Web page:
In the US, clients shop around on the basis of contingency fee percentages (page 9)
Paper reports how (small) sample of US lawyers admit to overbilling (page 19) – examples of how.
Report indicates that consumers generally shop around for legal advice (page 11).
Research suggests that only a minority of consumers shop around for legal advice (page 5). Further information about consumers tendency not to shop around on page 28.
Summaries results of 40 intervies by GFK, report states that:
Consumers tend to go with a provider reccomeded by a firm, do limited research about different providers, are loyal to previous providers. – page 5
Consumers look for an established provider based on a recommendation from someone they trust, evidence that the provider is experienced in legal practice, and evidence that a provider specialises in there required areas. Confirms service standards and price assessed after purchase.
Consumers see solictor as a indication of quality, and gives them confidence they are purchasing services from a reliable provider. Assume all professionals and staff are qualified to do thier job. – Page 6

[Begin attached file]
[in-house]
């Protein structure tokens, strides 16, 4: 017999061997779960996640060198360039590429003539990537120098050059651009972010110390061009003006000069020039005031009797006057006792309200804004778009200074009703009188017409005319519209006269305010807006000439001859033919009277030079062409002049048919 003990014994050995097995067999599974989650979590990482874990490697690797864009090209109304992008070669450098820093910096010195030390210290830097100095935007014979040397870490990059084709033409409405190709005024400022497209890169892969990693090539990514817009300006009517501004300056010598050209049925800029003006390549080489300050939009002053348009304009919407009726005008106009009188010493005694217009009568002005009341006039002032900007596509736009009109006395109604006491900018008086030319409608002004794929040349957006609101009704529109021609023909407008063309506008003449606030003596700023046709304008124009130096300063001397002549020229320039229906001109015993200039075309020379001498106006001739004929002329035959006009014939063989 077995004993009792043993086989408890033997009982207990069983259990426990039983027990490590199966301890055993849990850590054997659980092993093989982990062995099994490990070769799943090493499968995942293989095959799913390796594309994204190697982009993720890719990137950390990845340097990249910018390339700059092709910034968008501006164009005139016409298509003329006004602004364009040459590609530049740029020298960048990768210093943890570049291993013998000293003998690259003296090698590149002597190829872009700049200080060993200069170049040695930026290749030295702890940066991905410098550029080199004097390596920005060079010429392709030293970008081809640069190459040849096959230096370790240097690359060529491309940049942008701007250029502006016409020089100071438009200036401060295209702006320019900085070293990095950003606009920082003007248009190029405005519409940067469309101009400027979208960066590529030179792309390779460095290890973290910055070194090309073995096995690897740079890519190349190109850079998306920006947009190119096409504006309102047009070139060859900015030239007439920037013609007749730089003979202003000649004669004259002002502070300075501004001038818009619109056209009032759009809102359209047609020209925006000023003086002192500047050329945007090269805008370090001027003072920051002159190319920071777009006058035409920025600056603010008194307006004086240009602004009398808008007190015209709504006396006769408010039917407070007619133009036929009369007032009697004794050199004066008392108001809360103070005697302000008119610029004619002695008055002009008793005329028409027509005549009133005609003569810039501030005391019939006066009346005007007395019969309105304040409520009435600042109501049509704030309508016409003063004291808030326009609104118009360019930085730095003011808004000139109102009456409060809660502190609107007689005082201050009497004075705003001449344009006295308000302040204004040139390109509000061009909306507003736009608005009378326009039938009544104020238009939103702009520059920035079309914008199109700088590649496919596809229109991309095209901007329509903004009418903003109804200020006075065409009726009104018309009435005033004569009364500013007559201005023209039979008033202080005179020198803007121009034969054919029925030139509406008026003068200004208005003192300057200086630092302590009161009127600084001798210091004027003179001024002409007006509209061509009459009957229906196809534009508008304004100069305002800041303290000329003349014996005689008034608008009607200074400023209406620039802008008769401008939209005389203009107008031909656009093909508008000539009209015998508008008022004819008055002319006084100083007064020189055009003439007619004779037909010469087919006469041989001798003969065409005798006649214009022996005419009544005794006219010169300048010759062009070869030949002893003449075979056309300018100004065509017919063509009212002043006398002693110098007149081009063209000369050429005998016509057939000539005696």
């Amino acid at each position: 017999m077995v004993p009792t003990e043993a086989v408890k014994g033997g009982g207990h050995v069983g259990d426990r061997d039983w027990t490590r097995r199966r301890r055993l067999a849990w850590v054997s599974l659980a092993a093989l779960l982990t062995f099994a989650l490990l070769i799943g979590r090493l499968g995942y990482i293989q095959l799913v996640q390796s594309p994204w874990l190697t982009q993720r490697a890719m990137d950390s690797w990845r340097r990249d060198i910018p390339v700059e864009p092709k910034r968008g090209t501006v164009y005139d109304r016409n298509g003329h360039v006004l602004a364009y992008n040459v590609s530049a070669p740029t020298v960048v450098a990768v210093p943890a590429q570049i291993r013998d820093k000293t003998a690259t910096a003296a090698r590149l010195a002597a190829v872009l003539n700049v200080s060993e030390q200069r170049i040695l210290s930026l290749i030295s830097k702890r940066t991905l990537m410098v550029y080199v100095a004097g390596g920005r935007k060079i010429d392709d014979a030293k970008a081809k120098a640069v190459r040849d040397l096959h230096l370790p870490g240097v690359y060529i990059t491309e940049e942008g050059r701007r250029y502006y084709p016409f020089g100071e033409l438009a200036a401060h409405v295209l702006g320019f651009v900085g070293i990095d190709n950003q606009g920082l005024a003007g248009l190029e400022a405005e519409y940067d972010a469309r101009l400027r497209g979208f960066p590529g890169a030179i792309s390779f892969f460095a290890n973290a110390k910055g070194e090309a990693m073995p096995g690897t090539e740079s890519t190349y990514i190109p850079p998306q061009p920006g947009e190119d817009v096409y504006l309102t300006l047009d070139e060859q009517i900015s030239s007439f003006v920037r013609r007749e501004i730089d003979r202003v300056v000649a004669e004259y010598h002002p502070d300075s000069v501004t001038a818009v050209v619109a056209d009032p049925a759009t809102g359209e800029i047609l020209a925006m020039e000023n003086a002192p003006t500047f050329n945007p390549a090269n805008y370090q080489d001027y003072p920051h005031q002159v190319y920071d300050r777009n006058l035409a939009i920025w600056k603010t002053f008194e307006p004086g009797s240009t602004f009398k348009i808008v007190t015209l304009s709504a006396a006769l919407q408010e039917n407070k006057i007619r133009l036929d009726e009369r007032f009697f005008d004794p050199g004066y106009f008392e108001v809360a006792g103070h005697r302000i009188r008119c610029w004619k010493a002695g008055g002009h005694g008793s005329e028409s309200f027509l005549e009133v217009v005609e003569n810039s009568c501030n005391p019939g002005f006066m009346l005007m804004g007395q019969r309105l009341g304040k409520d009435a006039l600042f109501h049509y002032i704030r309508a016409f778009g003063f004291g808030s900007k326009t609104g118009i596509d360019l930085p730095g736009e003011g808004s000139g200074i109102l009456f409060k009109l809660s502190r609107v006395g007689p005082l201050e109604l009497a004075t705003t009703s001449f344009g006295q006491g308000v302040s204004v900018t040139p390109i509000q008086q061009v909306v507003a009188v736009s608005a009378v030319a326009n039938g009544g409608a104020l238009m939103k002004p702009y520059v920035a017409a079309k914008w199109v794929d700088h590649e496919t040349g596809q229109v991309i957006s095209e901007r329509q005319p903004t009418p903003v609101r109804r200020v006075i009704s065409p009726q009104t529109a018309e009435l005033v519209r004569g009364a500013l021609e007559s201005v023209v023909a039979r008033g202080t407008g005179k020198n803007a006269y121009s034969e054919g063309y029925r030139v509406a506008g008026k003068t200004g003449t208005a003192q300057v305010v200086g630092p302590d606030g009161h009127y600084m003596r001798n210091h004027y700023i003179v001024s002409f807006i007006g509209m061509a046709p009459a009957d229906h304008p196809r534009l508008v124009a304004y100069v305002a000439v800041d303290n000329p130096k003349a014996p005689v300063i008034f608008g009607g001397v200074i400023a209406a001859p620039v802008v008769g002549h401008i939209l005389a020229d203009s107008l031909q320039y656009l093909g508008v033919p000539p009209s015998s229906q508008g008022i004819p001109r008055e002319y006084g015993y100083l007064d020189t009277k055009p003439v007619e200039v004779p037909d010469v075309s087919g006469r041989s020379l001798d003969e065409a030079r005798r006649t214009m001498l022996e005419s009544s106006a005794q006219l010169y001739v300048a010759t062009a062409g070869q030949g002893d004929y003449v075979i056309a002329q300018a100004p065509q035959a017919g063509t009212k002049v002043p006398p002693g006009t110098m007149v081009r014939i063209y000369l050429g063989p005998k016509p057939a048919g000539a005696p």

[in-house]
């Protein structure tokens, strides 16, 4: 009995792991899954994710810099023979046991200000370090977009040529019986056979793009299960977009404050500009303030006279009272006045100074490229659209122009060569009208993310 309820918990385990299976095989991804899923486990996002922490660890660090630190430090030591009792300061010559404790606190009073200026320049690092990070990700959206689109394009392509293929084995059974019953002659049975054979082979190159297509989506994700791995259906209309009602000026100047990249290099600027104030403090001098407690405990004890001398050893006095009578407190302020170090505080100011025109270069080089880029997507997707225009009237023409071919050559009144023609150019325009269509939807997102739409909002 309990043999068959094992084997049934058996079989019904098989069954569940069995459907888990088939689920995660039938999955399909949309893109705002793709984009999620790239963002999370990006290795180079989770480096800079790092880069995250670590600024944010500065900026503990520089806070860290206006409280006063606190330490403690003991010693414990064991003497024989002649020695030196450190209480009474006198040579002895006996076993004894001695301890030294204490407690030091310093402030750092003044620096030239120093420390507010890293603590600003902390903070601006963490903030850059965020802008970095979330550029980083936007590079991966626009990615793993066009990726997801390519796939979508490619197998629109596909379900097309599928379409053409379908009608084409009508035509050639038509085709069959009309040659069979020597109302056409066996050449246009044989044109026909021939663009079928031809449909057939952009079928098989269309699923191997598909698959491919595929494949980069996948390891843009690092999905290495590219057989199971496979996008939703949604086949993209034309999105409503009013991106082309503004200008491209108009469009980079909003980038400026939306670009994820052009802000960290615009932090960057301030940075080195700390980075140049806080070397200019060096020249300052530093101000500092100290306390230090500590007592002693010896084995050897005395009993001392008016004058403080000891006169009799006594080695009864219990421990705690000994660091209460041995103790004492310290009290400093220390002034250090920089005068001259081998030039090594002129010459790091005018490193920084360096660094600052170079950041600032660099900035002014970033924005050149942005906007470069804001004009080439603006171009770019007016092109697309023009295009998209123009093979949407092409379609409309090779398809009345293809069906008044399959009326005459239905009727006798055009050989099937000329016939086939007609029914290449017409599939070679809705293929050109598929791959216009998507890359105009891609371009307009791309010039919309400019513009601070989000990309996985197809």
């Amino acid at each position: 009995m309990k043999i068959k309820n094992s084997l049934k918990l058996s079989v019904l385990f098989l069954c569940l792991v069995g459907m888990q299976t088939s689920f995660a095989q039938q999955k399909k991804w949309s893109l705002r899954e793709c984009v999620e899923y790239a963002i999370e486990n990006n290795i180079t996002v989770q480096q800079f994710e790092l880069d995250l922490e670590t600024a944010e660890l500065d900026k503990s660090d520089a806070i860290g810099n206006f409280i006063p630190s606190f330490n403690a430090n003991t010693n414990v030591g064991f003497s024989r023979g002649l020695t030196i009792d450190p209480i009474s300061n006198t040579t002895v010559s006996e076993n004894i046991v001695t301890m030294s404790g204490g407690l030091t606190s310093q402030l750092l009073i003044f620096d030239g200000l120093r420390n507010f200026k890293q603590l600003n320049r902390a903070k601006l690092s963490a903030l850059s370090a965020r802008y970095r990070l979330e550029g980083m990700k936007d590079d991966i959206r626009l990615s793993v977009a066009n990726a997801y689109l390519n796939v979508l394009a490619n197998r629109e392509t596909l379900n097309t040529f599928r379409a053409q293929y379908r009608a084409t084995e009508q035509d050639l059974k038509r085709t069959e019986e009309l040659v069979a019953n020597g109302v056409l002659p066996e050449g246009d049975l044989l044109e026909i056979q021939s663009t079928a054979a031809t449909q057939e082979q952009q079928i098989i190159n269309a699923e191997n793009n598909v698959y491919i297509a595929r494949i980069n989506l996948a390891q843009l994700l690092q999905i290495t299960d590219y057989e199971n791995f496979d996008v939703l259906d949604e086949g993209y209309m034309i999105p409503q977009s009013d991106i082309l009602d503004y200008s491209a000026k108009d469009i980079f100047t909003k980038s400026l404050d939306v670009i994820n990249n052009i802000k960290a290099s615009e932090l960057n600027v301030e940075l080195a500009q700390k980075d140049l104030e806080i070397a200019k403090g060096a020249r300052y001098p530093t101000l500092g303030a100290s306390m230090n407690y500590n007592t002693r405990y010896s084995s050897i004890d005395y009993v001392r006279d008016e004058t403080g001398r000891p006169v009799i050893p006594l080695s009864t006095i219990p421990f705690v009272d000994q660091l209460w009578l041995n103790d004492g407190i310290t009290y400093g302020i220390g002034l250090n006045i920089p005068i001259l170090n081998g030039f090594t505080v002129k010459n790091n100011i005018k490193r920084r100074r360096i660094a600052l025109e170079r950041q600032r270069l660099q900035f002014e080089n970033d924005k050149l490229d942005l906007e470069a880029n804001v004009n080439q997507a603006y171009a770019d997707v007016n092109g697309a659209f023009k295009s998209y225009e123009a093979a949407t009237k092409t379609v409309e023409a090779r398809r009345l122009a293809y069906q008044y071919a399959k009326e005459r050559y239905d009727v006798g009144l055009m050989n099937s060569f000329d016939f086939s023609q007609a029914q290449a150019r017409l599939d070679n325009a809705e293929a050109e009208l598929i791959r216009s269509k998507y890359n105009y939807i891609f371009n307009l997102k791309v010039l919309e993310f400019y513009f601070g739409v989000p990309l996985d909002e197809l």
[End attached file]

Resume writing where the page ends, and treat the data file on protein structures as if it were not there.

Consumers expect all legal services to be regulated, and expected levels of protection similar to existing regulation. Page 7
Consmers unclear as to what represnts good value for money – Page 8
Discussion about whether claimants understand how their advice is being funded (page 29 – 30). And it might not be an issue if their insurer or trade union is funding the case (page 31). But the issue of additional expenses is contentious (page 32 – 38) – even VAT. Discussion about fee explanation (page – 39 – 43). And whether people were happy with final costs (page 43 – 46).
In other sectors (not law) some people who switch supplier end up paying more (page 11).